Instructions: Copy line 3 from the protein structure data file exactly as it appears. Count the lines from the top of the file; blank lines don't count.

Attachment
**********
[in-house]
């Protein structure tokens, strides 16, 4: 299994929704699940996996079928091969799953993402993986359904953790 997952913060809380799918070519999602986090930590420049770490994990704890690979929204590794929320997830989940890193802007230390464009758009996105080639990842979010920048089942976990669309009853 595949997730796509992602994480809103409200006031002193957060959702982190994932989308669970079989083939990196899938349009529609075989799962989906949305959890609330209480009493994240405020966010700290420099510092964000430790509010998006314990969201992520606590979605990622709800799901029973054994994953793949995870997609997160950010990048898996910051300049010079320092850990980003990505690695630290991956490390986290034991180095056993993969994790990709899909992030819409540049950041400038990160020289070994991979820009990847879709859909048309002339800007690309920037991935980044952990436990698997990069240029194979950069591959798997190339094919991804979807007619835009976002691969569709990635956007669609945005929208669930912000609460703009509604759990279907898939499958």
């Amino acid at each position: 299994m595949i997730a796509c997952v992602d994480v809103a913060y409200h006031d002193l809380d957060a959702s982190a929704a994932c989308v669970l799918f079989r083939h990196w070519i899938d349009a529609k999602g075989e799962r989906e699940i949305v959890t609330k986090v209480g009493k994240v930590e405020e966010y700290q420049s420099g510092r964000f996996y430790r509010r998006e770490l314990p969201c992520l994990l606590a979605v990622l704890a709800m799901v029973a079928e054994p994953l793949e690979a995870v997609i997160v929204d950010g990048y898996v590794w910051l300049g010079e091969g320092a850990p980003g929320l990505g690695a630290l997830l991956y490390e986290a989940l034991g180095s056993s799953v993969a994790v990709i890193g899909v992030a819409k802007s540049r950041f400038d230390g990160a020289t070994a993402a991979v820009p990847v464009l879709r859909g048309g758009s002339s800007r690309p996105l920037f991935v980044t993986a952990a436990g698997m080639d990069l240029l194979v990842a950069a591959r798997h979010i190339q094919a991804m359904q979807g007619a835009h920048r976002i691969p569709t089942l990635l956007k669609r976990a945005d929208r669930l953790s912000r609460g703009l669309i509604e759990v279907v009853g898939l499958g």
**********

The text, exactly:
């Amino acid at each position: 299994m595949i997730a796509c997952v992602d994480v809103a913060y409200h006031d002193l809380d957060a959702s982190a929704a994932c989308v669970l799918f079989r083939h990196w070519i899938d349009a529609k999602g075989e799962r989906e699940i949305v959890t609330k986090v209480g009493k994240v930590e405020e966010y700290q420049s420099g510092r964000f996996y430790r509010r998006e770490l314990p969201c992520l994990l606590a979605v990622l704890a709800m799901v029973a079928e054994p994953l793949e690979a995870v997609i997160v929204d950010g990048y898996v590794w910051l300049g010079e091969g320092a850990p980003g929320l990505g690695a630290l997830l991956y490390e986290a989940l034991g180095s056993s799953v993969a994790v990709i890193g899909v992030a819409k802007s540049r950041f400038d230390g990160a020289t070994a993402a991979v820009p990847v464009l879709r859909g048309g758009s002339s800007r690309p996105l920037f991935v980044t993986a952990a436990g698997m080639d990069l240029l194979v990842a950069a591959r798997h979010i190339q094919a991804m359904q979807g007619a835009h920048r976002i691969p569709t089942l990635l956007k669609r976990a945005d929208r669930l953790s912000r609460g703009l669309i509604e759990v279907v009853g898939l499958g």